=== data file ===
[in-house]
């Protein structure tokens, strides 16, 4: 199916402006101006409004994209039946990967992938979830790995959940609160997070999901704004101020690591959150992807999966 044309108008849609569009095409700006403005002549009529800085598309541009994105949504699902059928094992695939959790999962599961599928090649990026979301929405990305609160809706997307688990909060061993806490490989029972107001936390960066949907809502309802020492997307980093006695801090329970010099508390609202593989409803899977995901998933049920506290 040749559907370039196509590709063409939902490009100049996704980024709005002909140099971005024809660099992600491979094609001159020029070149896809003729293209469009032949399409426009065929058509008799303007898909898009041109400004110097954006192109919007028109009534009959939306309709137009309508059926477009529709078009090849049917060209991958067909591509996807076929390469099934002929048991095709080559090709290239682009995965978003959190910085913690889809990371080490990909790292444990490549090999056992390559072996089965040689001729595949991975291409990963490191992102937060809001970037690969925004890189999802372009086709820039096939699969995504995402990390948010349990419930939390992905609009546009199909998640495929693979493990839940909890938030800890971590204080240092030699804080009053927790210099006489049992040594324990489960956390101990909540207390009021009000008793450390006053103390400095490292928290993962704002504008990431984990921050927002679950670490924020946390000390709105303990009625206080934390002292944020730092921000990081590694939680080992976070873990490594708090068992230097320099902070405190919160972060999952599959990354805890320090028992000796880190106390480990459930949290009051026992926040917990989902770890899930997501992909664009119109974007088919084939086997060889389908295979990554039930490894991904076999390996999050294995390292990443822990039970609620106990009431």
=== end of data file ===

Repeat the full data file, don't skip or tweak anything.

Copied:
[in-house]
């Protein structure tokens, strides 16, 4: 199916402006101006409004994209039946990967992938979830790995959940609160997070999901704004101020690591959150992807999966 044309108008849609569009095409700006403005002549009529800085598309541009994105949504699902059928094992695939959790999962599961599928090649990026979301929405990305609160809706997307688990909060061993806490490989029972107001936390960066949907809502309802020492997307980093006695801090329970010099508390609202593989409803899977995901998933049920506290 040749559907370039196509590709063409939902490009100049996704980024709005002909140099971005024809660099992600491979094609001159020029070149896809003729293209469009032949399409426009065929058509008799303007898909898009041109400004110097954006192109919007028109009534009959939306309709137009309508059926477009529709078009090849049917060209991958067909591509996807076929390469099934002929048991095709080559090709290239682009995965978003959190910085913690889809990371080490990909790292444990490549090999056992390559072996089965040689001729595949991975291409990963490191992102937060809001970037690969925004890189999802372009086709820039096939699969995504995402990390948010349990419930939390992905609009546009199909998640495929693979493990839940909890938030800890971590204080240092030699804080009053927790210099006489049992040594324990489960956390101990909540207390009021009000008793450390006053103390400095490292928290993962704002504008990431984990921050927002679950670490924020946390000390709105303990009625206080934390002292944020730092921000990081590694939680080992976070873990490594708090068992230097320099902070405190919160972060999952599959990354805890320090028992000796880190106390480990459930949290009051026992926040917990989902770890899930997501992909664009119109974007088919084939086997060889389908295979990554039930490894991904076999390996999050294995390292990443822990039970609620106990009431």